• The Branch sent written protest to the Better Housing Commission concerning the Urban Renewal Plan.
  • The Branch pressed the City to pass an equal opportunity ordinance.
  • The Branch sought to desegregate Vine Orphanage and Friendship Haven (Old Ladies Home).
  • The Branch issued a proclamation to challenge White children being bussed pass Booker T. Washington High School and expressed concerns with the crowded conditions at Riverside & Howard High School. The Branch stated that taxpayers' money is being spent to fight school desegregation.
  • The Branch filed a complaint with the Department of Health, Education and Welfare charging that the Bonny Oaks School is operating as a segregated school.
  • Local TV stations agreed to run NAACP Public Service Announcements
  • The Branch urged the City Commission and County Council to pass a Fair Housing Ordinance.
  • The Branch called for the City Commission to fill the vacancy on the City Commission with a Negro.
  • The Branch sought for representation for Negro citizen on the Tax Equalization Board.
  • The Branch sought for representation on the County Election Commission.
  • The Branch sought and got Negro Children admitted to the Children Home (Vine Street Orphanage).
These are only a brief summary of some of the many activities the Branch was involved in during the core years of the civil right movement.
The Sixties - 1964
February 6, 1964
Chattanooga Times: NAACP Pickets Chapel Program at Howard Honoring Witt
Sign-carrying representatives of the NAACP picketed in front of Howard School Wednesday morning during a chapel program honoring Raymond B. Witt Jr., retiring member of the city school board.
One picket identified as Leamon Pierce carried a sign reading, "Witt, our kids deserve equal opportunity."
March 17, 1964
Branch Call Meeting Minutes:
Mr. James Mapp President; Mrs. M. P. Tucker, Acting Secretary
On Metro Government, Mr. C. B. Robinson explains some points of Metro, which would put the Negro at a disadvantage. The executive committee took no action.
The executive committee voted to send a letter to Mr. Ramsey concerning license sale and also to have the letter published in the paper as a protest to there being no Negroes hired in the license decal sales office.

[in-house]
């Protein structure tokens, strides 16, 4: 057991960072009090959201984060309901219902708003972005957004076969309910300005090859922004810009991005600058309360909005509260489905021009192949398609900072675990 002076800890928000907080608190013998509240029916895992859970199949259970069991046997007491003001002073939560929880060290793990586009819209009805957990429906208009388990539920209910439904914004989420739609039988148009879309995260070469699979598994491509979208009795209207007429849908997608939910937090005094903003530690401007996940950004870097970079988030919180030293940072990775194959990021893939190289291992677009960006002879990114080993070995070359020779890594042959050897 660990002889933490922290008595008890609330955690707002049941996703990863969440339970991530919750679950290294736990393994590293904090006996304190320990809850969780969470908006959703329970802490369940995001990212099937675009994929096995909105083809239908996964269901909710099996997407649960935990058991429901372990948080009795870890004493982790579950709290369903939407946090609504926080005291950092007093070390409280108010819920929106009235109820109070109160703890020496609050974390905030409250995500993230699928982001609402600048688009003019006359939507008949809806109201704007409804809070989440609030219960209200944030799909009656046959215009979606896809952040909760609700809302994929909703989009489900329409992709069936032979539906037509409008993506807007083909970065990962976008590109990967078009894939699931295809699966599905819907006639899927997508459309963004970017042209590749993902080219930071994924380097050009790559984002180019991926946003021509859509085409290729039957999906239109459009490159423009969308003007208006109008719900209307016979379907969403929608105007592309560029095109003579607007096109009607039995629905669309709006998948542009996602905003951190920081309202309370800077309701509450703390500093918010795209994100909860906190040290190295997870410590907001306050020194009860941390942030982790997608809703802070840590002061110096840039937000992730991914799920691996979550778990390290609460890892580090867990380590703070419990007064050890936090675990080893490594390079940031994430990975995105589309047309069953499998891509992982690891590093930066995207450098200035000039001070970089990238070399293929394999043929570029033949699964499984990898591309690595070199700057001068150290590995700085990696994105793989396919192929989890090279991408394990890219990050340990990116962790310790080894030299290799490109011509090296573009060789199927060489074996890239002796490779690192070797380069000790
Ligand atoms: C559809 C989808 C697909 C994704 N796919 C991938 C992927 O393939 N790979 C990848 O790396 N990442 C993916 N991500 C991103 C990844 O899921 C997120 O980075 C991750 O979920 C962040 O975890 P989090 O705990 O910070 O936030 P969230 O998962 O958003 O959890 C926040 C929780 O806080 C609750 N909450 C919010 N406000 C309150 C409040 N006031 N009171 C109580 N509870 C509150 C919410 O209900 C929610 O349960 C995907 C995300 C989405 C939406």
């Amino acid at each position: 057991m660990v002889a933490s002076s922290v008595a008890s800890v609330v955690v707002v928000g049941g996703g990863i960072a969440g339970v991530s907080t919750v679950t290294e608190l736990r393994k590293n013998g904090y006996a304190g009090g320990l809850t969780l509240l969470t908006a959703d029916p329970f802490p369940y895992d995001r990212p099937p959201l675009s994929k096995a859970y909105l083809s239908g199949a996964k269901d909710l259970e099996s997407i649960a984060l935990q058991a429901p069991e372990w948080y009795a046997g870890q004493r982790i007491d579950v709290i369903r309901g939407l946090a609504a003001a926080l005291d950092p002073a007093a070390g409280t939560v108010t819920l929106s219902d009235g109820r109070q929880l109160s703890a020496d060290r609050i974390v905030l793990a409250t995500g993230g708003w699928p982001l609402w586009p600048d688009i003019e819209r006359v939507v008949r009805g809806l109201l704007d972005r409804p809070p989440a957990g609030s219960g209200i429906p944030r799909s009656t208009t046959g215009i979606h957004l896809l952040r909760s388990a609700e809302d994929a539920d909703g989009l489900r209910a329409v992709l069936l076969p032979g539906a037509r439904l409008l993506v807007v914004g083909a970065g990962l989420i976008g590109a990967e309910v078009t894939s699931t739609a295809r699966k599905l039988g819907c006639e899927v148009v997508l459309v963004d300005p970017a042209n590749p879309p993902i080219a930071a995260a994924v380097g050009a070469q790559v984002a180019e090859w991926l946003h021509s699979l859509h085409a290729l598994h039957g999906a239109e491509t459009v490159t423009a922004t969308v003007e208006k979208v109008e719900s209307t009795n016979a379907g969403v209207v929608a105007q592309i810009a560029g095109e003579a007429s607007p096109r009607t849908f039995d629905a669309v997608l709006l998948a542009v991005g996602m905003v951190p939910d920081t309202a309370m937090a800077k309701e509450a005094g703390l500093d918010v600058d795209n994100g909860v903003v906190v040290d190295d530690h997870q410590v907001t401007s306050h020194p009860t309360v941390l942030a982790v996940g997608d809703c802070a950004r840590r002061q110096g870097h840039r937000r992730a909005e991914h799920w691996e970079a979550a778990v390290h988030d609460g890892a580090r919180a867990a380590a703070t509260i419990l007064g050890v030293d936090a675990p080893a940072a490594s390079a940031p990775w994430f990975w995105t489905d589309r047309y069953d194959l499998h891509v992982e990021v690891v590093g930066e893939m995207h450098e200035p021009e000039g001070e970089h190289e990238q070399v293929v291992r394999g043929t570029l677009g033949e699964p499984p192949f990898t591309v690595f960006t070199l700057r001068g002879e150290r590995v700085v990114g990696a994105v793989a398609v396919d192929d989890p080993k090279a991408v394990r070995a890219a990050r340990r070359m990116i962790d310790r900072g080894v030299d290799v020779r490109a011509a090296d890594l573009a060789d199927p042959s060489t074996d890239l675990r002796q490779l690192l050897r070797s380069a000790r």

March 22, 1964
Branch Special Call Meeting Minutes:
Mr. James Mapp, President; Mrs. Viola Mapp, Acting Secretary After an oral report from Mr. Leamon Pierce the executive committee voted to send a letter to Beulah Brothers stating our position on the hiring of Negroes. Mr. Pierce has a lady with experience on cash register that will apply for such a job on this Monday. The committee being charged with sending as many people as possible to apply for jobs at Beulah Brothers.
A discussion about Morrison Café followed. Mrs. Tucker was asked to lead the demonstration there. Mr. C. B. Robinson informs the committee that all the power structure has been on Morrison including the Mayors Committee. Mr. Robinson suggests this committee contact the human rights commission that meets here soon, and tries to get a regional demonstration against Morrison.
May 3, 1964
Chattanooga Times:TV Show Steering Committee
A local group of NAACP members is the steering committee for the 10th anniversary celebration of the U.S. Supreme Court decision on school segregation. A closed-circuit TV program originating in New York and Holloway will be seen at Memorial Auditorium's Community Theatre May 14 from 9 to 1 pm.
May 13, 1964
Chattanooga Free Press: NAACP Man Warms of Future Violence
Alfred Baker Lewis, National Treasurer of the NAACP said last night that if Congress doesn't pass a "reasonable civil rights bill the demonstrations that have occurred in the past will be child's play compared to those to come".
May 24, 1964
Chattanooga Times: Racial Barriers' fall in City Without Fanfare
Chattanooga has avoided the major racial conflicts, which have erupted in many southern cities largely for two reasons: